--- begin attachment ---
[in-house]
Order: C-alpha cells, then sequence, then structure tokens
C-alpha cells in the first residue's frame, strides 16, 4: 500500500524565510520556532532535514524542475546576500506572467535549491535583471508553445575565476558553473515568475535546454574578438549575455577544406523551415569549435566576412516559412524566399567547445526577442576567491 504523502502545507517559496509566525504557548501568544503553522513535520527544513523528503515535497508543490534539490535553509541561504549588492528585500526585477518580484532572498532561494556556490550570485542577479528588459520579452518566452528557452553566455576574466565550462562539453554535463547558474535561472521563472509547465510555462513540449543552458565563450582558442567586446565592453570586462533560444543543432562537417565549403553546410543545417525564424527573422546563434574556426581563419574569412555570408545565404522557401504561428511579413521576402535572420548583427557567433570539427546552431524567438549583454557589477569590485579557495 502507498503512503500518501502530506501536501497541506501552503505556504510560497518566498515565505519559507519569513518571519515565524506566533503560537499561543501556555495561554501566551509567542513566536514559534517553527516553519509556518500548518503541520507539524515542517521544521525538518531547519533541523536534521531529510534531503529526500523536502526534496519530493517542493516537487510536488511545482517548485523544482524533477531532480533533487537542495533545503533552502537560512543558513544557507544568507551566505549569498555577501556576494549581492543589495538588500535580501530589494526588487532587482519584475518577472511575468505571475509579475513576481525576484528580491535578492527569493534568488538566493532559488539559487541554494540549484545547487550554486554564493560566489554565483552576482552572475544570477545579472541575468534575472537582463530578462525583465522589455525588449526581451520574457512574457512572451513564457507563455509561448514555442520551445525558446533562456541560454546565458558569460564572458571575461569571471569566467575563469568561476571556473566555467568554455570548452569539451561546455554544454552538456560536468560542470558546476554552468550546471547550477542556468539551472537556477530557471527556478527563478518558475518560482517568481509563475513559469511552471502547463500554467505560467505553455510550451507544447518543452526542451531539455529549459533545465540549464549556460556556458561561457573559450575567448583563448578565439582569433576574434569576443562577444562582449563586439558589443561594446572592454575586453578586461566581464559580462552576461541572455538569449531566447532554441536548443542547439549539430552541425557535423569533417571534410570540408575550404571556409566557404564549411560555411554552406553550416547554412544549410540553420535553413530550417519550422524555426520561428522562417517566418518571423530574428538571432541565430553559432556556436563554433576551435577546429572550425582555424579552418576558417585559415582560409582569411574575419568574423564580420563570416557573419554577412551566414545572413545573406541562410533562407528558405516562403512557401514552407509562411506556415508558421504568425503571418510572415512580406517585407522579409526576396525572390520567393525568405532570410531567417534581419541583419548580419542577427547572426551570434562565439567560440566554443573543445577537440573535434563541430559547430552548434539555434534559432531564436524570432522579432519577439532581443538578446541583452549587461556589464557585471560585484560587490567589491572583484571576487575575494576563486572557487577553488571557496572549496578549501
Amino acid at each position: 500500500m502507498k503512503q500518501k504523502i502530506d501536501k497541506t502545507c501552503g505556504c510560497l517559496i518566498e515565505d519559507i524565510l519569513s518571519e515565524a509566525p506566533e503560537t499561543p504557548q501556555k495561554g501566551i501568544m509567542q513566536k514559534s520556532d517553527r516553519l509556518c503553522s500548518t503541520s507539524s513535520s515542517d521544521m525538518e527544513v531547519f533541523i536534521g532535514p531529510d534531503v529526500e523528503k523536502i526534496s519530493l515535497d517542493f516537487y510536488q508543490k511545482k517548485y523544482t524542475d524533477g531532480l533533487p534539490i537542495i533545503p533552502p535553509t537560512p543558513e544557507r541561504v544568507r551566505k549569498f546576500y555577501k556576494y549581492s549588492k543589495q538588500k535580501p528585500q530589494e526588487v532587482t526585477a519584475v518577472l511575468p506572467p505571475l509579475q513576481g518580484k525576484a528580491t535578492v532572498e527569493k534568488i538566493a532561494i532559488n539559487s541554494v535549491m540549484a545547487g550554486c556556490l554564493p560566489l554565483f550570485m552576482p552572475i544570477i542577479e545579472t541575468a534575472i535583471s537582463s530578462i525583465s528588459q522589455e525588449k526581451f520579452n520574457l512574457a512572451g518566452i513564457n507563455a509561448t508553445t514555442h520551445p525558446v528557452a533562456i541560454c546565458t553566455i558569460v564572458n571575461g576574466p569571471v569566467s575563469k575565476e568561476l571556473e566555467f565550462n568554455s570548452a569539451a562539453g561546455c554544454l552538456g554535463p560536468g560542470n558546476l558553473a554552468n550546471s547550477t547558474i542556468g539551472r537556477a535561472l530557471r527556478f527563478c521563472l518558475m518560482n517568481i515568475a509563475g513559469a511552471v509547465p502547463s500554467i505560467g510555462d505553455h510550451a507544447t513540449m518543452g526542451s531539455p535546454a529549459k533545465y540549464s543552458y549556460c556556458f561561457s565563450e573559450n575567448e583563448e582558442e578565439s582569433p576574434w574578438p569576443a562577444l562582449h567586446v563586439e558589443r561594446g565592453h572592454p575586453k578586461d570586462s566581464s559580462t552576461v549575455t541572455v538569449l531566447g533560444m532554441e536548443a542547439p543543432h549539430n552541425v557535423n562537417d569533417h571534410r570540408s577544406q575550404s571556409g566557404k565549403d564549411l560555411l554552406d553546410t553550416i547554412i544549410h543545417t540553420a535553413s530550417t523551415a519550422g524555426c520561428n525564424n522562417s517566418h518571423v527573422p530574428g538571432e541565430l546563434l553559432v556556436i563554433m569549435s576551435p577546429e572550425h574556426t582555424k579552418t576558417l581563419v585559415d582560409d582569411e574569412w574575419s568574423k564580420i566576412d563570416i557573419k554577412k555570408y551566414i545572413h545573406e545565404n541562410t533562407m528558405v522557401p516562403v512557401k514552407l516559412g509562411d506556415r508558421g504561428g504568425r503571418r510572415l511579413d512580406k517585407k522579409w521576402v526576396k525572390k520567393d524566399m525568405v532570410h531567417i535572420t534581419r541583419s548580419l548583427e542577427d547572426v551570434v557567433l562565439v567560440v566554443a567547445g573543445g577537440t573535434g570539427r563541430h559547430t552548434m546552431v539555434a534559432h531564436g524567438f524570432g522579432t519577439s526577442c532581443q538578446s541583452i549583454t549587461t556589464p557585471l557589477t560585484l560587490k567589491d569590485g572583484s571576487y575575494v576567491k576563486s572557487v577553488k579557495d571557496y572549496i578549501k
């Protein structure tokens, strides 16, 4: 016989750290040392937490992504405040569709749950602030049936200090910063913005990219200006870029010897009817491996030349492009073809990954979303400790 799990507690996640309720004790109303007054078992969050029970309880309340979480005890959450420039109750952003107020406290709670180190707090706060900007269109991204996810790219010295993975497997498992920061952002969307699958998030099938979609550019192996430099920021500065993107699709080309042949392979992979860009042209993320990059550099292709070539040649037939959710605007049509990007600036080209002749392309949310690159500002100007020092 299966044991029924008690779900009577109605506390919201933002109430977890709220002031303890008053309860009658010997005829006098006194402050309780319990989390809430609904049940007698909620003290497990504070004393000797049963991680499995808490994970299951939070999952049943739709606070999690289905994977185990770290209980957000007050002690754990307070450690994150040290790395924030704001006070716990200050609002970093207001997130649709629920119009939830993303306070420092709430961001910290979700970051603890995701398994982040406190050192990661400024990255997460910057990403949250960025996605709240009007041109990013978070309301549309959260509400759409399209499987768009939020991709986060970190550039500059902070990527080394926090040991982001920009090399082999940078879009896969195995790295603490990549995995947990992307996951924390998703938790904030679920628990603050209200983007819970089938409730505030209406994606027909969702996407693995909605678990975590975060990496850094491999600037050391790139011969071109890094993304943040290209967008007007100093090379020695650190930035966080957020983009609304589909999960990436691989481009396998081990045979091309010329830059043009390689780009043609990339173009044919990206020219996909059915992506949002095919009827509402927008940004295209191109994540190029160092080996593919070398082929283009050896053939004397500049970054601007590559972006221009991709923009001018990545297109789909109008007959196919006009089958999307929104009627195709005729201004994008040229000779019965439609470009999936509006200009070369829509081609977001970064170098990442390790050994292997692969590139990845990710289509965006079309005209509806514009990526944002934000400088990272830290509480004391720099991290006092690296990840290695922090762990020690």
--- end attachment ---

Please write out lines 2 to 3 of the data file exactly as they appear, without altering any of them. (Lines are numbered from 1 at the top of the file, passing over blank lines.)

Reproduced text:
Order: C-alpha cells, then sequence, then structure tokens
C-alpha cells in the first residue's frame, strides 16, 4: 500500500524565510520556532532535514524542475546576500506572467535549491535583471508553445575565476558553473515568475535546454574578438549575455577544406523551415569549435566576412516559412524566399567547445526577442576567491 504523502502545507517559496509566525504557548501568544503553522513535520527544513523528503515535497508543490534539490535553509541561504549588492528585500526585477518580484532572498532561494556556490550570485542577479528588459520579452518566452528557452553566455576574466565550462562539453554535463547558474535561472521563472509547465510555462513540449543552458565563450582558442567586446565592453570586462533560444543543432562537417565549403553546410543545417525564424527573422546563434574556426581563419574569412555570408545565404522557401504561428511579413521576402535572420548583427557567433570539427546552431524567438549583454557589477569590485579557495 502507498503512503500518501502530506501536501497541506501552503505556504510560497518566498515565505519559507519569513518571519515565524506566533503560537499561543501556555495561554501566551509567542513566536514559534517553527516553519509556518500548518503541520507539524515542517521544521525538518531547519533541523536534521531529510534531503529526500523536502526534496519530493517542493516537487510536488511545482517548485523544482524533477531532480533533487537542495533545503533552502537560512543558513544557507544568507551566505549569498555577501556576494549581492543589495538588500535580501530589494526588487532587482519584475518577472511575468505571475509579475513576481525576484528580491535578492527569493534568488538566493532559488539559487541554494540549484545547487550554486554564493560566489554565483552576482552572475544570477545579472541575468534575472537582463530578462525583465522589455525588449526581451520574457512574457512572451513564457507563455509561448514555442520551445525558446533562456541560454546565458558569460564572458571575461569571471569566467575563469568561476571556473566555467568554455570548452569539451561546455554544454552538456560536468560542470558546476554552468550546471547550477542556468539551472537556477530557471527556478527563478518558475518560482517568481509563475513559469511552471502547463500554467505560467505553455510550451507544447518543452526542451531539455529549459533545465540549464549556460556556458561561457573559450575567448583563448578565439582569433576574434569576443562577444562582449563586439558589443561594446572592454575586453578586461566581464559580462552576461541572455538569449531566447532554441536548443542547439549539430552541425557535423569533417571534410570540408575550404571556409566557404564549411560555411554552406553550416547554412544549410540553420535553413530550417519550422524555426520561428522562417517566418518571423530574428538571432541565430553559432556556436563554433576551435577546429572550425582555424579552418576558417585559415582560409582569411574575419568574423564580420563570416557573419554577412551566414545572413545573406541562410533562407528558405516562403512557401514552407509562411506556415508558421504568425503571418510572415512580406517585407522579409526576396525572390520567393525568405532570410531567417534581419541583419548580419542577427547572426551570434562565439567560440566554443573543445577537440573535434563541430559547430552548434539555434534559432531564436524570432522579432519577439532581443538578446541583452549587461556589464557585471560585484560587490567589491572583484571576487575575494576563486572557487577553488571557496572549496578549501